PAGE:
Despite a decline in Chinese equity markets on their first day back after a short break, European markets managed to hold up fairly well yesterday, though they did close well off their highest levels of the day, with US markets off for their annual Labour day holiday. US markets are also set to return today where we could well get a counter reaction to last Friday’s post payroll declines. Part of this fairly positive reaction may have been down to the fact that according to the People’s Bank of China, recent interventions saw China’s currency reserves shrink by $93.9bn in August, their biggest fall ever, but still much less than expected, as it looks to smooth out currency fluctuations caused by its recent decision to shift the trading band on the yuan. This decision to weaken the yuan was undoubtedly prompted by the weakness seen in the July trade data which showed exports to Europe and Japan both showed sharp declines in excess of 12%. Given that since May last year the Yuan still remains up 15% against the euro as well as the Japanese yen even after Augusts currency adjustment, maybe this weakness in trade shouldn’t really have come as too much of a surprise. What it also means is that further yuan weakness in the coming months is much more likely, which could raise G20 tensions further in the coming months, despite the weekend’s cosy consensus, something that today’s August trade numbers looks likely to reinforce. In July imports declined 8.1% and exports declined 8.3%, and this morning’s August numbers weren’t expected to show much of an improvement and in that regard didn’t disappoint. August imports were expected to decline but a decline of 14.3% was way more than expected, and while exports did improve they still showed a decline of 6.1%. These disappointing numbers will do nothing to assuage concerns about the weakness of the Chinese economy, even allowing for the potential disruptions caused by the Tianjin warehouse blast. These weak numbers are certain to increase concerns about a continued disinflationary threat to global trade, something the Federal Reserve will have to be mindful of next week. Despite these numbers European markets are expected to open slightly higher this morning. In the UK the latest August BRC retail sales data had been expected to be disappointing due to the rather damp August weather, especially after the strong July number of 1.2% and sure enough despite expectations of a rise of 0.9%, we saw a decline of 1%, as the raft of disappointing Q3 data continued. EURUSD – currently finding support down near the 50 and 100 day MA’s at 1.1080, the risk of a move toward 1.0820 increases in a move below last week’s low. While above the 1.1080 level the risk remains for a return towards the 1.1400 level if it regains a foothold above the 200 day MA at 1.1280. GBPUSD – nine successive daily declines saw the pound drop back to the June lows at 1.5170 last week, where it has found a level of support. Yesterday’s rebound saw a bullish reversal which suggests a return to the 1.5340 level, and then on up to 1.5430. A move below 1.5170 argues for a test of the May lows at 1.5080. EURGBP – while below the 200 day MA despite a Friday rebound the risk remains for a move back towards the 0.7230 level while below 0.7380. Only above 0.7400 argues for a move towards the May highs at 0.7485. USDJPY – having peaked at 121.75 last week and back below the 200 day MA at 120.75 the US dollar looks vulnerable to a return to the 116.20 area seen a couple of weeks ago. CMC Markets is an execution only service provider. The material (whether or not it states any opinions) is for general information purposes only, and does not take into account your personal circumstances or objectives. Nothing in this material is (or should be considered to be) financial, investment or other advice on which reliance should be placed. No opinion given in the material constitutes a recommendation by CMC Markets or the author that any particular investment, security, transaction or investment strategy is suitable for any specific person.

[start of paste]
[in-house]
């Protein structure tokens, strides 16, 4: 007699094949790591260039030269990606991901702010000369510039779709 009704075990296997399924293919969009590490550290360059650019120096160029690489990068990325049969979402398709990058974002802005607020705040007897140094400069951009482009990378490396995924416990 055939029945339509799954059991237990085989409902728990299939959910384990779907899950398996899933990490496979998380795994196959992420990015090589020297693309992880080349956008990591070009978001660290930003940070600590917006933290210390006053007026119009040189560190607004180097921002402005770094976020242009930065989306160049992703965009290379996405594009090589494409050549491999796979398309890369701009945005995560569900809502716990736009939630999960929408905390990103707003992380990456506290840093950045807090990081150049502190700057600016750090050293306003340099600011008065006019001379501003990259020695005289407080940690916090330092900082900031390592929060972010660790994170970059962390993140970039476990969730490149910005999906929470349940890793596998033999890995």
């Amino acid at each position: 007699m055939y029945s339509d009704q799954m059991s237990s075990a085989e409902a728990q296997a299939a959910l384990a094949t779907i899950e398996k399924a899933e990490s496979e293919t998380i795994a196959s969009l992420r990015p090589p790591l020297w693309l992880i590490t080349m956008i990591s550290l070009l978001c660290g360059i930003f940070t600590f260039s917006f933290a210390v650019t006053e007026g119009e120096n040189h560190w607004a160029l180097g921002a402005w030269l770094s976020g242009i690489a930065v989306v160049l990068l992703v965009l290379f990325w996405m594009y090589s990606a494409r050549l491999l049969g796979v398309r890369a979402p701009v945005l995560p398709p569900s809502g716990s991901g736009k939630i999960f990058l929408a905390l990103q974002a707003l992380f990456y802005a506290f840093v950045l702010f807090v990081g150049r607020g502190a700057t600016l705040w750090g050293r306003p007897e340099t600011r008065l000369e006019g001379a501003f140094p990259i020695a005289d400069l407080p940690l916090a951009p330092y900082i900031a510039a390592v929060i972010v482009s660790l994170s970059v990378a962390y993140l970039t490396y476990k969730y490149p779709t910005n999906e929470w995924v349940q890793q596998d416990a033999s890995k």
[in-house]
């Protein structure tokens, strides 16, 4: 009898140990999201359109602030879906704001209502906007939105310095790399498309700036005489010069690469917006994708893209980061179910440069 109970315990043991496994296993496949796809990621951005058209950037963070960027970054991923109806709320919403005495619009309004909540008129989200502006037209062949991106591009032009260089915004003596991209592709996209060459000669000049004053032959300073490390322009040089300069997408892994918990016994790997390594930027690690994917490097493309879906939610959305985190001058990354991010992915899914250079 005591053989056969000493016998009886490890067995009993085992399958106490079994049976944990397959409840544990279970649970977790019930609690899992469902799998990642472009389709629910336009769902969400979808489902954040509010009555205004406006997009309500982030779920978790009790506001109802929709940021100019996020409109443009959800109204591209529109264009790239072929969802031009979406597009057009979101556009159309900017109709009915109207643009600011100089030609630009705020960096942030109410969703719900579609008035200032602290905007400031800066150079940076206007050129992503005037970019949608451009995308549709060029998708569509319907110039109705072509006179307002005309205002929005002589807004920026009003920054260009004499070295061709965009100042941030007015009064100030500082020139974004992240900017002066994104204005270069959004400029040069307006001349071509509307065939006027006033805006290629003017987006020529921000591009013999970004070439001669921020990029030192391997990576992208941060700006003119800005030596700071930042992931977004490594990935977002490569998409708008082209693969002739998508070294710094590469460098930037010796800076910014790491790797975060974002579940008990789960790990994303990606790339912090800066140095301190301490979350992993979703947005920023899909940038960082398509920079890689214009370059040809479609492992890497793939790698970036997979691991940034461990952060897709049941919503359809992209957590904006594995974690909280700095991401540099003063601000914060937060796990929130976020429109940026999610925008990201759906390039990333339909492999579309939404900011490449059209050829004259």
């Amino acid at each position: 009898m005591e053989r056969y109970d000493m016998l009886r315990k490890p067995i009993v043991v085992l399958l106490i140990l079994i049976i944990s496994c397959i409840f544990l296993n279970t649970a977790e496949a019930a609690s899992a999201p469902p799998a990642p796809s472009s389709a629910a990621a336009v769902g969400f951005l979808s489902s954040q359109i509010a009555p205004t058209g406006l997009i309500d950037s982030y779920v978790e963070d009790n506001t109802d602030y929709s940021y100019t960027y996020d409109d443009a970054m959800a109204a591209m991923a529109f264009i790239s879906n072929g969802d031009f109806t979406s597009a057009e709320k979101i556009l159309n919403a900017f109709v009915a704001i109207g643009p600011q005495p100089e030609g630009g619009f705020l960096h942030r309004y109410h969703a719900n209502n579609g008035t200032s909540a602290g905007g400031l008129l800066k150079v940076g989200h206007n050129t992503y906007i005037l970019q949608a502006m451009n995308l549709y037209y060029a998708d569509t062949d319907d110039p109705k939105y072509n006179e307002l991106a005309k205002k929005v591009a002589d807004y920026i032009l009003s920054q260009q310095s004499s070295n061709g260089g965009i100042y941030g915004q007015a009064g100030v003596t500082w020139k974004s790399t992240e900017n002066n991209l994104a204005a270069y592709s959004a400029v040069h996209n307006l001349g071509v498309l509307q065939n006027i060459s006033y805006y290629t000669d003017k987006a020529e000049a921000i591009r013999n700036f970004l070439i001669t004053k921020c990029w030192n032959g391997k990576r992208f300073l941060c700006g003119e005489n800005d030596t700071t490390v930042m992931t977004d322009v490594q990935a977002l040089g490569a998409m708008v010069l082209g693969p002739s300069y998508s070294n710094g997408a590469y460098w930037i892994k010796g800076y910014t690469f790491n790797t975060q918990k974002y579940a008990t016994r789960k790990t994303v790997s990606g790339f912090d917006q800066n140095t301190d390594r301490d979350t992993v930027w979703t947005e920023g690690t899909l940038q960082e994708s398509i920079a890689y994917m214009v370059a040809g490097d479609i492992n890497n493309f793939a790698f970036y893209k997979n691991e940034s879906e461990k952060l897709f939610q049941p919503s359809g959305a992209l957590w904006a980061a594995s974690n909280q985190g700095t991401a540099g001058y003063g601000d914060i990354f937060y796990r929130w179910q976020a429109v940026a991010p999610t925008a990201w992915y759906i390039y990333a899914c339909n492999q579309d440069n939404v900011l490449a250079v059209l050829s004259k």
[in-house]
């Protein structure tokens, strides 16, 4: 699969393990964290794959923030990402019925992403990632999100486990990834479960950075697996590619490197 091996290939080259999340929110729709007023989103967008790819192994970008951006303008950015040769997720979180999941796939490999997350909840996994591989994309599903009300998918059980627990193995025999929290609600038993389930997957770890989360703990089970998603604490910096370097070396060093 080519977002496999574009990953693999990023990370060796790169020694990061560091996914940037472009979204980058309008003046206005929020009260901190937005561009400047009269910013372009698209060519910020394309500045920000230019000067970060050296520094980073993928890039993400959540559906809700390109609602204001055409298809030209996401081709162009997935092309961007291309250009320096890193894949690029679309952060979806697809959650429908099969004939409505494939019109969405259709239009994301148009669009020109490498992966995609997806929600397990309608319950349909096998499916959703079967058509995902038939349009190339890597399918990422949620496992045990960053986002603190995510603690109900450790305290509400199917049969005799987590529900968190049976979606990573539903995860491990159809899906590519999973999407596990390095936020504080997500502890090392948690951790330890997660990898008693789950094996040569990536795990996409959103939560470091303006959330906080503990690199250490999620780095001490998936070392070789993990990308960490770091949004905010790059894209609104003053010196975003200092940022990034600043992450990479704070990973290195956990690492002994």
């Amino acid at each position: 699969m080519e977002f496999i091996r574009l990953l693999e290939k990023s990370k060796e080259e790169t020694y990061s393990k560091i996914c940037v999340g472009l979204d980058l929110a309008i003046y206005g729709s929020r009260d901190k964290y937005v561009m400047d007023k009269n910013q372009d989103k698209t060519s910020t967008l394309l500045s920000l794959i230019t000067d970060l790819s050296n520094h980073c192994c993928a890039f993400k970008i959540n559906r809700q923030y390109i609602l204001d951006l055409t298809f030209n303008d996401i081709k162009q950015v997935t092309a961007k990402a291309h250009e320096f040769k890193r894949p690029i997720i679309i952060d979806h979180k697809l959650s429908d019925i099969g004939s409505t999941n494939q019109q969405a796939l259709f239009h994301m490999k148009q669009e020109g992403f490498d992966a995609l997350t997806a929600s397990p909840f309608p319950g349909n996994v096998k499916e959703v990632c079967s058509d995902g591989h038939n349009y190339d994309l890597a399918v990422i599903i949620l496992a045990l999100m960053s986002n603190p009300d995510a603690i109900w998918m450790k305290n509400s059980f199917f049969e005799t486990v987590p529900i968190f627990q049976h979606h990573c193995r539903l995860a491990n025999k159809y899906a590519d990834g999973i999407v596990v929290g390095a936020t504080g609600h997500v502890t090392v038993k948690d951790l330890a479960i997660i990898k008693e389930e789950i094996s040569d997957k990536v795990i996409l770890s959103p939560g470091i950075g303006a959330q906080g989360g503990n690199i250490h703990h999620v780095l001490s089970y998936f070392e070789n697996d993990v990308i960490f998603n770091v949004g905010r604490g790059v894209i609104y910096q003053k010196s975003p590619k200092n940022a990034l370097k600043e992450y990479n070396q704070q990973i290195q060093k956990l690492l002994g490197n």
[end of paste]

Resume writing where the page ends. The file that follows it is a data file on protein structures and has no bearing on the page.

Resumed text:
Disclaimer: CMC Markets is an execution-only service provider. The material (whether or not it states any opinions) is for general information purposes only, and does not take into account your personal circumstances or objectives. Nothing in this material is (or should be considered to be) financial, investment or other advice on which reliance should be placed. No opinion given in the material constitutes a recommendation by CMC Markets or the author that any particular investment, security, transaction or investment strategy is suitable for any specific person. The material has not been prepared in accordance with legal requirements designed to promote the independence of investment research. Although we are not specifically prevented from dealing before providing this material, we do not seek to take advantage of the material prior to its dissemination.